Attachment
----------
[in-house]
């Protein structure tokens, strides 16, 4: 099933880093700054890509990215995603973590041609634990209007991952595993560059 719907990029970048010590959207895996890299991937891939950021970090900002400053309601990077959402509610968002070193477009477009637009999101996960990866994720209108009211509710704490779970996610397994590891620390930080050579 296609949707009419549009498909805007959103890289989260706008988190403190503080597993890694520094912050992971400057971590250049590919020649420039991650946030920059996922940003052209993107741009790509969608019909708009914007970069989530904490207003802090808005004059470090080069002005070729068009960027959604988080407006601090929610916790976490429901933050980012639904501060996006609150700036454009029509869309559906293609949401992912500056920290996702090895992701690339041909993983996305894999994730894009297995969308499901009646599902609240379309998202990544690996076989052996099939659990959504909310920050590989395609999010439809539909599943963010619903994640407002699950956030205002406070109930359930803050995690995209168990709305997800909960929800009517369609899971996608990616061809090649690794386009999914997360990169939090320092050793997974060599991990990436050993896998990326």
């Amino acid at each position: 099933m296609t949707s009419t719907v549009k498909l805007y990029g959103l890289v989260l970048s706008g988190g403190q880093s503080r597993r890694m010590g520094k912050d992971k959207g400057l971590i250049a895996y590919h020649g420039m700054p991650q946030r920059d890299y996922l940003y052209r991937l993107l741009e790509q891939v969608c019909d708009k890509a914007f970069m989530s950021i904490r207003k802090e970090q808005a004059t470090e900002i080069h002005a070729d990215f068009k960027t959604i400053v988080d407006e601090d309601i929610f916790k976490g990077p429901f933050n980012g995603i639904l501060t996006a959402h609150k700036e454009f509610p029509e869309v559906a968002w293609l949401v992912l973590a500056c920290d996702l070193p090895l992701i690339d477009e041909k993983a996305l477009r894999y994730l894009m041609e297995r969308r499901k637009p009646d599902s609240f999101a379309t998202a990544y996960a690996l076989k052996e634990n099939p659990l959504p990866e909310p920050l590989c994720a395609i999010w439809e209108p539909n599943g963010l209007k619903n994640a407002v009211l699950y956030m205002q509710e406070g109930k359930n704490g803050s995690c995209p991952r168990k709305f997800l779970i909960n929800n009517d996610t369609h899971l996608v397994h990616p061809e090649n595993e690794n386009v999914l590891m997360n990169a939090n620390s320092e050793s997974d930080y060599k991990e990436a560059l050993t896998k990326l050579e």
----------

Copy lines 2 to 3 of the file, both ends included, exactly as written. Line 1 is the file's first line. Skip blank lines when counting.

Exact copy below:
């Protein structure tokens, strides 16, 4: 099933880093700054890509990215995603973590041609634990209007991952595993560059 719907990029970048010590959207895996890299991937891939950021970090900002400053309601990077959402509610968002070193477009477009637009999101996960990866994720209108009211509710704490779970996610397994590891620390930080050579 296609949707009419549009498909805007959103890289989260706008988190403190503080597993890694520094912050992971400057971590250049590919020649420039991650946030920059996922940003052209993107741009790509969608019909708009914007970069989530904490207003802090808005004059470090080069002005070729068009960027959604988080407006601090929610916790976490429901933050980012639904501060996006609150700036454009029509869309559906293609949401992912500056920290996702090895992701690339041909993983996305894999994730894009297995969308499901009646599902609240379309998202990544690996076989052996099939659990959504909310920050590989395609999010439809539909599943963010619903994640407002699950956030205002406070109930359930803050995690995209168990709305997800909960929800009517369609899971996608990616061809090649690794386009999914997360990169939090320092050793997974060599991990990436050993896998990326």
């Amino acid at each position: 099933m296609t949707s009419t719907v549009k498909l805007y990029g959103l890289v989260l970048s706008g988190g403190q880093s503080r597993r890694m010590g520094k912050d992971k959207g400057l971590i250049a895996y590919h020649g420039m700054p991650q946030r920059d890299y996922l940003y052209r991937l993107l741009e790509q891939v969608c019909d708009k890509a914007f970069m989530s950021i904490r207003k802090e970090q808005a004059t470090e900002i080069h002005a070729d990215f068009k960027t959604i400053v988080d407006e601090d309601i929610f916790k976490g990077p429901f933050n980012g995603i639904l501060t996006a959402h609150k700036e454009f509610p029509e869309v559906a968002w293609l949401v992912l973590a500056c920290d996702l070193p090895l992701i690339d477009e041909k993983a996305l477009r894999y994730l894009m041609e297995r969308r499901k637009p009646d599902s609240f999101a379309t998202a990544y996960a690996l076989k052996e634990n099939p659990l959504p990866e909310p920050l590989c994720a395609i999010w439809e209108p539909n599943g963010l209007k619903n994640a407002v009211l699950y956030m205002q509710e406070g109930k359930n704490g803050s995690c995209p991952r168990k709305f997800l779970i909960n929800n009517d996610t369609h899971l996608v397994h990616p061809e090649n595993e690794n386009v999914l590891m997360n990169a939090n620390s320092e050793s997974d930080y060599k991990e990436a560059l050993t896998k990326l050579e």